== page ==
Estimation of the Overall Treatment Effect in the Presence of Interference in Cluster-Randomized Trials of Infectious Disease Prevention
AbstractAn issue that remains challenging in the field of causal inference is how to relax the assumption of no interference between units. Interference occurs when the treatment of one unit can affect the outcome of another, a situation which is likely to arise with outcomes that may depend on social interactions, such as occurrence of infectious disease. Existing methods to accommodate interference largely depend upon an assumption of "partial interference" – interference only within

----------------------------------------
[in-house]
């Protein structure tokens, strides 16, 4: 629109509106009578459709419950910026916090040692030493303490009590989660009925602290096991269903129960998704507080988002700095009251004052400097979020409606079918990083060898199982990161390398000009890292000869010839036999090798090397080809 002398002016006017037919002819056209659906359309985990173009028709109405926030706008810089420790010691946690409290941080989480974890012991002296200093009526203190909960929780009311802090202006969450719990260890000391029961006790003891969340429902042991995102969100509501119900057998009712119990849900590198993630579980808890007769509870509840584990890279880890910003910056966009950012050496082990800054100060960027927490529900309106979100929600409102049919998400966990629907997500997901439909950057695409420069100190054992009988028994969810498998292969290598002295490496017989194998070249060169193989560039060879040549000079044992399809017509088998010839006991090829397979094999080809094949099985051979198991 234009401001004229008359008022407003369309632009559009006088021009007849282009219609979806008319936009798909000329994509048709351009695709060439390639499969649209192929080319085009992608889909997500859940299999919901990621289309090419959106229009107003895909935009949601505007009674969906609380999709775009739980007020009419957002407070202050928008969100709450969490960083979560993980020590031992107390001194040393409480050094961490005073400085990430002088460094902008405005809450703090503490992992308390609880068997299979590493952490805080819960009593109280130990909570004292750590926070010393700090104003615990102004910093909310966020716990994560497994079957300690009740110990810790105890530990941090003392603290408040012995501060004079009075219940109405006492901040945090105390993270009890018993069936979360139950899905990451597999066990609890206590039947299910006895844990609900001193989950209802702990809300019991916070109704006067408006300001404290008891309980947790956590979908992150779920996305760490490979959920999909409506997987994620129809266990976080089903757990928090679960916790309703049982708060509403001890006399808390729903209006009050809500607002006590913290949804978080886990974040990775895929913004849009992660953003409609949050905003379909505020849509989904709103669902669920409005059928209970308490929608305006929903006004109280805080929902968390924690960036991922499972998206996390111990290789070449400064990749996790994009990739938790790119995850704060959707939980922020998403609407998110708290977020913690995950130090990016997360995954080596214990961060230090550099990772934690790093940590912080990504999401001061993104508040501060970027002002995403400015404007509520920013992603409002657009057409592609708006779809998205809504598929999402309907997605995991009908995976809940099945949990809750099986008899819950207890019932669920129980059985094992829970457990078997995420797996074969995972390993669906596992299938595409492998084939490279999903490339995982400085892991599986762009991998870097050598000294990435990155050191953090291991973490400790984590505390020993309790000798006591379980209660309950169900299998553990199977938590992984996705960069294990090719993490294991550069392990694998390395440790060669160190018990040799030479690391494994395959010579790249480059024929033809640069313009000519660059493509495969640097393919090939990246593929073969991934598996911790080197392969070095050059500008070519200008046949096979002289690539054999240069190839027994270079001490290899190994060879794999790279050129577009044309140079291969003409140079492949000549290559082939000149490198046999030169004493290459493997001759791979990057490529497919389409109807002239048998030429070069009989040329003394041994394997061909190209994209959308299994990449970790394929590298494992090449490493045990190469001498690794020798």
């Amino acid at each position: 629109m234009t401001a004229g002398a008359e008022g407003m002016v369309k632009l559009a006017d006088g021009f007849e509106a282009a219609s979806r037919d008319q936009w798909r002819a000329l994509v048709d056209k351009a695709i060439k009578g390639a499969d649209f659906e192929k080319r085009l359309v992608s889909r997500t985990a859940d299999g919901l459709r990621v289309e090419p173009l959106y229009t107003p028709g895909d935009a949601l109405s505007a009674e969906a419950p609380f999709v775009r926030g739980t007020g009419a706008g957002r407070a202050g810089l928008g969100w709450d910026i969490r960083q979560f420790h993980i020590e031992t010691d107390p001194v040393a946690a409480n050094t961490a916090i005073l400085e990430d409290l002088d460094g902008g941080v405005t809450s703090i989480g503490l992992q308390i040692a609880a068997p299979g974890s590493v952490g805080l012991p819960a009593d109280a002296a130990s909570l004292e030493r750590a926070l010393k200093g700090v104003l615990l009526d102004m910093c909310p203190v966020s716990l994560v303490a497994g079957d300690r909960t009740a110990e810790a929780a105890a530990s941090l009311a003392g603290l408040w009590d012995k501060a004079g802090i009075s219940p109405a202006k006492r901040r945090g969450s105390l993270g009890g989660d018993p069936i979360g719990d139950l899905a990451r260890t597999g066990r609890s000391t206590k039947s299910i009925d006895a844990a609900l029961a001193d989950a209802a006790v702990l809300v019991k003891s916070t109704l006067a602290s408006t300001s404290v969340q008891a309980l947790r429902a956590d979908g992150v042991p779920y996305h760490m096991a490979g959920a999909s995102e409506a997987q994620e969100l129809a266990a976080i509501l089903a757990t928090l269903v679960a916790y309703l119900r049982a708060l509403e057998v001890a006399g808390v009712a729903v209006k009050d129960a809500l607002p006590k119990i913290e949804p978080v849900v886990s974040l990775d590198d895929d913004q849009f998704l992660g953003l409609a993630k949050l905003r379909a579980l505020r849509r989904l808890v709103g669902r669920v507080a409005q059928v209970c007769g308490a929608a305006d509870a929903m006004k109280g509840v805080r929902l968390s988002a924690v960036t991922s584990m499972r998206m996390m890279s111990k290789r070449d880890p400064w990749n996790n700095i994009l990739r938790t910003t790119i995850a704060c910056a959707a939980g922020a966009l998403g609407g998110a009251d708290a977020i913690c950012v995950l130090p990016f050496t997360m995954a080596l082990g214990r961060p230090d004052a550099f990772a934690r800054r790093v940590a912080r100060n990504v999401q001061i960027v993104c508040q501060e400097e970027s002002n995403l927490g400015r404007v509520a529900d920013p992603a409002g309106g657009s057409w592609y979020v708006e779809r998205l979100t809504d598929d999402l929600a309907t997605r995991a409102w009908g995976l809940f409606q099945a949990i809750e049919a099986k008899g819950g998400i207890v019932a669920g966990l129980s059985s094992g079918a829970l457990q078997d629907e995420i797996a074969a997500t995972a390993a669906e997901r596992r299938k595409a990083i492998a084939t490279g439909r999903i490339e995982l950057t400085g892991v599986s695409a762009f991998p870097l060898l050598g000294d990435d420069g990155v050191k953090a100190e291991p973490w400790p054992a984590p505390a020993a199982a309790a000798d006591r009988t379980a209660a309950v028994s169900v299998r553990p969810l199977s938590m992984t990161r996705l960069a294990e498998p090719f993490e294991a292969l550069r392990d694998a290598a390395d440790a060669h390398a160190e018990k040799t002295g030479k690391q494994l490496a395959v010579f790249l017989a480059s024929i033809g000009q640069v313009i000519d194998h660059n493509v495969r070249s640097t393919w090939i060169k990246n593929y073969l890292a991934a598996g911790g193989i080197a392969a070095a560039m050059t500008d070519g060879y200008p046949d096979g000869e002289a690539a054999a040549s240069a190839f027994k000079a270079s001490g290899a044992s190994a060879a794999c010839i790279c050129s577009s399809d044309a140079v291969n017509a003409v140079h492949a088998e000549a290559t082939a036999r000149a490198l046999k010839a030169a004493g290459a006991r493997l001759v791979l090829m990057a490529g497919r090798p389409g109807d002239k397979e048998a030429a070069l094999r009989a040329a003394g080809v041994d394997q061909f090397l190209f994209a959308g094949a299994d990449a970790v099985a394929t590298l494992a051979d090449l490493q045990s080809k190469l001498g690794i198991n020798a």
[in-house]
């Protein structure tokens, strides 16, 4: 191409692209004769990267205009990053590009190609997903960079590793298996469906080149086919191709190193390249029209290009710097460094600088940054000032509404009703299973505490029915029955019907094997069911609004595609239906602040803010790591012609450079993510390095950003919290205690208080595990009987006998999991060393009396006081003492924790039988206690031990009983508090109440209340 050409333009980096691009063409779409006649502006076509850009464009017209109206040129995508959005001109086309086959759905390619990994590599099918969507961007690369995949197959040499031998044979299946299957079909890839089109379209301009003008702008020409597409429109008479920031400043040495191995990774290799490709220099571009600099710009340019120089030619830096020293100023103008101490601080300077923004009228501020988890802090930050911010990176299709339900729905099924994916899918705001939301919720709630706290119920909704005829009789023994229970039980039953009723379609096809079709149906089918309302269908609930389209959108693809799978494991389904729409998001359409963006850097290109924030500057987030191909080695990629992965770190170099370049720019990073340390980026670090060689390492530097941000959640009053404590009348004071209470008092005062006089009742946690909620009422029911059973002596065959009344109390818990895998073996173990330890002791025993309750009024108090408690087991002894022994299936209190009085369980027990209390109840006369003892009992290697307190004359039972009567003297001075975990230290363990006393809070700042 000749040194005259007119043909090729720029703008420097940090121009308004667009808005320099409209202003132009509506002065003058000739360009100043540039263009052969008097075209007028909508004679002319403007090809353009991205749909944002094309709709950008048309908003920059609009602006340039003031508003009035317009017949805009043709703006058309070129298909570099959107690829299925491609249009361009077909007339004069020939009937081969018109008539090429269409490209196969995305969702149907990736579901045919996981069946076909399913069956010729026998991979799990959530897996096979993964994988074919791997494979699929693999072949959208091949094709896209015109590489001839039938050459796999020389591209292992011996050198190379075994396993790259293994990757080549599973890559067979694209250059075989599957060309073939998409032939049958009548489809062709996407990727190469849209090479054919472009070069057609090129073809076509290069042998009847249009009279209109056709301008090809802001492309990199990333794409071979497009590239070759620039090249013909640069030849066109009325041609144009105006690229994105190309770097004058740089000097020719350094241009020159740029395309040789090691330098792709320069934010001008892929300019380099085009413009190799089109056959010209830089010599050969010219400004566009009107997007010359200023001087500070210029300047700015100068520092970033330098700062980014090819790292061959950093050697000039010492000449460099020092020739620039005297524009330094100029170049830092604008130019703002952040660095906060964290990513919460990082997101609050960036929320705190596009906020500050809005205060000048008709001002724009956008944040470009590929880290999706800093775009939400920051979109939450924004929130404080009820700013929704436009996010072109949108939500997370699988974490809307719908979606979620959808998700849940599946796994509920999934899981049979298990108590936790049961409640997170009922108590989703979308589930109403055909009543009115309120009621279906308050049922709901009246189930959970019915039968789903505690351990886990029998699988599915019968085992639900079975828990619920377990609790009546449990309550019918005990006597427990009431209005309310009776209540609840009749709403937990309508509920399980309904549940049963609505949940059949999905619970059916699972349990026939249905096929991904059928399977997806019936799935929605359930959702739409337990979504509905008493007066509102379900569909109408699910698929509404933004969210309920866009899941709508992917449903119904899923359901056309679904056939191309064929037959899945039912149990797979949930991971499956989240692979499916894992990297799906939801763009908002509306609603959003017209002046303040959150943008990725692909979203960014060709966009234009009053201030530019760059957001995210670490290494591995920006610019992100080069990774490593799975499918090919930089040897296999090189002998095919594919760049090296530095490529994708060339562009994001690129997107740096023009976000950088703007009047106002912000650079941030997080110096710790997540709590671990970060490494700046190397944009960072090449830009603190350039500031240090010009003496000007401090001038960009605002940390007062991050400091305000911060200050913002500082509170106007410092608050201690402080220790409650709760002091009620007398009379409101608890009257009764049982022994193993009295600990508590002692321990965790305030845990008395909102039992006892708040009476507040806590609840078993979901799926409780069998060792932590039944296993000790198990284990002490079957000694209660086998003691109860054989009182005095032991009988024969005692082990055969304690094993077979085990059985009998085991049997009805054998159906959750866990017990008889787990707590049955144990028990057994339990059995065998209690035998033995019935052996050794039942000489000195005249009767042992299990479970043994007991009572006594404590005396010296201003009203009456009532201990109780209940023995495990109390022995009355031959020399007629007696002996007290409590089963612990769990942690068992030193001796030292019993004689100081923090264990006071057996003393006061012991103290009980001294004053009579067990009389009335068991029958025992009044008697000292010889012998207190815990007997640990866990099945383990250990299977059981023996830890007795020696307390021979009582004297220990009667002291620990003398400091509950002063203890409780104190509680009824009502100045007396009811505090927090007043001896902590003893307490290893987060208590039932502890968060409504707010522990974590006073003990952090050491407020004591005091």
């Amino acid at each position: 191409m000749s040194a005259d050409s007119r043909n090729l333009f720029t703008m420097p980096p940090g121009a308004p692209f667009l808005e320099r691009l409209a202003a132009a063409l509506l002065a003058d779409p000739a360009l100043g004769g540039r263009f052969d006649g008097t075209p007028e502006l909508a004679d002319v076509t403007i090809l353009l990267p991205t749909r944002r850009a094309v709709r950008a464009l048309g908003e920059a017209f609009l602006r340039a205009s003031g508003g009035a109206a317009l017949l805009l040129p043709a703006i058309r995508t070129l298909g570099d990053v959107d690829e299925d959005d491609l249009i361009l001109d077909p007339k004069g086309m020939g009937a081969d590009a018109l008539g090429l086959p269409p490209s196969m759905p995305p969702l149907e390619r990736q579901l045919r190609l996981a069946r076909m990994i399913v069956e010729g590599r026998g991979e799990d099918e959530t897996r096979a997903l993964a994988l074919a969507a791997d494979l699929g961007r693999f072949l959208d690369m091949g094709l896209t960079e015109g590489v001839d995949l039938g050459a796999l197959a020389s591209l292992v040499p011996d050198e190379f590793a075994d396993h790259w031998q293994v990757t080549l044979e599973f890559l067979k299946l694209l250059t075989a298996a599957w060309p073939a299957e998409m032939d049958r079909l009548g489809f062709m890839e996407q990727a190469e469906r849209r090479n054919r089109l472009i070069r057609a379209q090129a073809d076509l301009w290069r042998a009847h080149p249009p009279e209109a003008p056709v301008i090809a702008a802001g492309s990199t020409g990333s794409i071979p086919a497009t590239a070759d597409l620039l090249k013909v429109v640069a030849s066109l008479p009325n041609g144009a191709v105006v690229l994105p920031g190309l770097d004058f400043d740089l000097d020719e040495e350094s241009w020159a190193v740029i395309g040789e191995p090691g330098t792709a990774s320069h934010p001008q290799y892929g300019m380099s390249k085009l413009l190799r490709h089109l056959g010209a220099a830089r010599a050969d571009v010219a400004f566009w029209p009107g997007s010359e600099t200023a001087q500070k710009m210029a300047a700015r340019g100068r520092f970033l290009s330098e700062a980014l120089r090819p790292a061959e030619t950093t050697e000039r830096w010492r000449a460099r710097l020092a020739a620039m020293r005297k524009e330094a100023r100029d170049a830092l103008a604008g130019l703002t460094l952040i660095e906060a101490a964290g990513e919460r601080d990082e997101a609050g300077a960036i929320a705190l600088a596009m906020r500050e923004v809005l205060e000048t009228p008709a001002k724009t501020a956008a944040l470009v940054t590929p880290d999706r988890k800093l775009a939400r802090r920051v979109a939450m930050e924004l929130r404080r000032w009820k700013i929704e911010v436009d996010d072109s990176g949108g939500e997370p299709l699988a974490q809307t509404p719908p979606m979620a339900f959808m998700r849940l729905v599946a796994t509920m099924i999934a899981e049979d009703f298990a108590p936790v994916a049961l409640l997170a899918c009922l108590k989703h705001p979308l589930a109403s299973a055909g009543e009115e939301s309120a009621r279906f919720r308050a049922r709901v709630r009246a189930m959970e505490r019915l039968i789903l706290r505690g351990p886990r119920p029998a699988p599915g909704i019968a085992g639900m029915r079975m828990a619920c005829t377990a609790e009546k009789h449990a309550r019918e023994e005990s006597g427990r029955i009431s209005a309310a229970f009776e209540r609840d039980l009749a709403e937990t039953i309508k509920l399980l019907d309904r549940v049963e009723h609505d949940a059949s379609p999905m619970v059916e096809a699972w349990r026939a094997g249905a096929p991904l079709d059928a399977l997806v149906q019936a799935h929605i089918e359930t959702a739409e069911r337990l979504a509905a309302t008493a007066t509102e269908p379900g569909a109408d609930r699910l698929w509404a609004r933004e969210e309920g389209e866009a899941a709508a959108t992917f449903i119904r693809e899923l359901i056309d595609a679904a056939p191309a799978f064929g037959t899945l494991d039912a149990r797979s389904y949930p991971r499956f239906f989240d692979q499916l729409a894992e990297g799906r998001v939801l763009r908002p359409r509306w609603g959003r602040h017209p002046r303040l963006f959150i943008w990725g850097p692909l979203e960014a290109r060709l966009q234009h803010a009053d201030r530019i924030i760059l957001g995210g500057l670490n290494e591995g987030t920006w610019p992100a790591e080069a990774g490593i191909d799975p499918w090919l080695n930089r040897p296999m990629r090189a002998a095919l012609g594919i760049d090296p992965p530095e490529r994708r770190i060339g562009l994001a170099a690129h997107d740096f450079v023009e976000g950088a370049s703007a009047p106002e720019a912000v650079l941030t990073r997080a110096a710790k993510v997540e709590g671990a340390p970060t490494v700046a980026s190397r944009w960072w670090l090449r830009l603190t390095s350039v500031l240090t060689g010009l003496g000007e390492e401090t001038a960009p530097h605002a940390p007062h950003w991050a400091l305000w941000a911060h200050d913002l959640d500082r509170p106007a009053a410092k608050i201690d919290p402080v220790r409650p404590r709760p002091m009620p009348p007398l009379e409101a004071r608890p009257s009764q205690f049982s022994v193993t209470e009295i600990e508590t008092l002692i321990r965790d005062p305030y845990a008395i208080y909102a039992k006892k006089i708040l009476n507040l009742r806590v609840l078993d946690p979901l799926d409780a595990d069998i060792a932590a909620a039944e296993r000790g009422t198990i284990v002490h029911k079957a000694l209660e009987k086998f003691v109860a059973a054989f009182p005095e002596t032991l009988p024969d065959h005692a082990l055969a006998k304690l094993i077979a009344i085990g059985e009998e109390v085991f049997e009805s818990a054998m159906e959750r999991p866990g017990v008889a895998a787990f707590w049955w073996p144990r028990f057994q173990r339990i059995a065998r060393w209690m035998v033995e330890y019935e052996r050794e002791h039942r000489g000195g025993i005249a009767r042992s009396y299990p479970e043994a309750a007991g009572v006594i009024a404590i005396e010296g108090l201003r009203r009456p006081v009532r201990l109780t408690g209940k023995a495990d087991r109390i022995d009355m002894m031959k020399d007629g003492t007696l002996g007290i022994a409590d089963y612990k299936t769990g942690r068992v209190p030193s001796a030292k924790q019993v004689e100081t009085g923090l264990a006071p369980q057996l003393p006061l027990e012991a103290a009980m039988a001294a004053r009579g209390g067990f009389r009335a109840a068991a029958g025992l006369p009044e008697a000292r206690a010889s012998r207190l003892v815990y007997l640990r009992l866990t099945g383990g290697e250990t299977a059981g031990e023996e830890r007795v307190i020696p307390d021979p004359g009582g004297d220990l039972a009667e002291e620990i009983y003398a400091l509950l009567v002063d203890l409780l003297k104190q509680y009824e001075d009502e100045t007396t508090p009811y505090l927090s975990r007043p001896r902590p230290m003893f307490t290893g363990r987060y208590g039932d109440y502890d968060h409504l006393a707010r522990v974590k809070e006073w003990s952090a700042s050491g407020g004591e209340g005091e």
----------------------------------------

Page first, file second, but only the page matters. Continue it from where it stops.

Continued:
... nly within identifiable groups but not among them. There remains a considerable need for development of methods that allow further relaxation of the no-interference assumption. This paper focuses on an estimand that is the difference in the outcome that one would observe if the treatment were provided to all clusters compared to that outcome if treatment were provided to none – referred as the overall treatment effect. In trials of infectious disease prevention, the randomized treatment effect estimate will be attenuated relative to this overall treatment effect if a fraction of the exposures in the treatment clusters come from individuals who are outside these clusters. This source of interference – contacts sufficient for transmission that are with treated clusters – is potentially measurable. In this manuscript, we leverage epidemic models to infer the way in which a given level of interference affects the incidence of infection in clusters. This leads naturally to an estimator of the overall treatment effect that is easily implemented using existing software.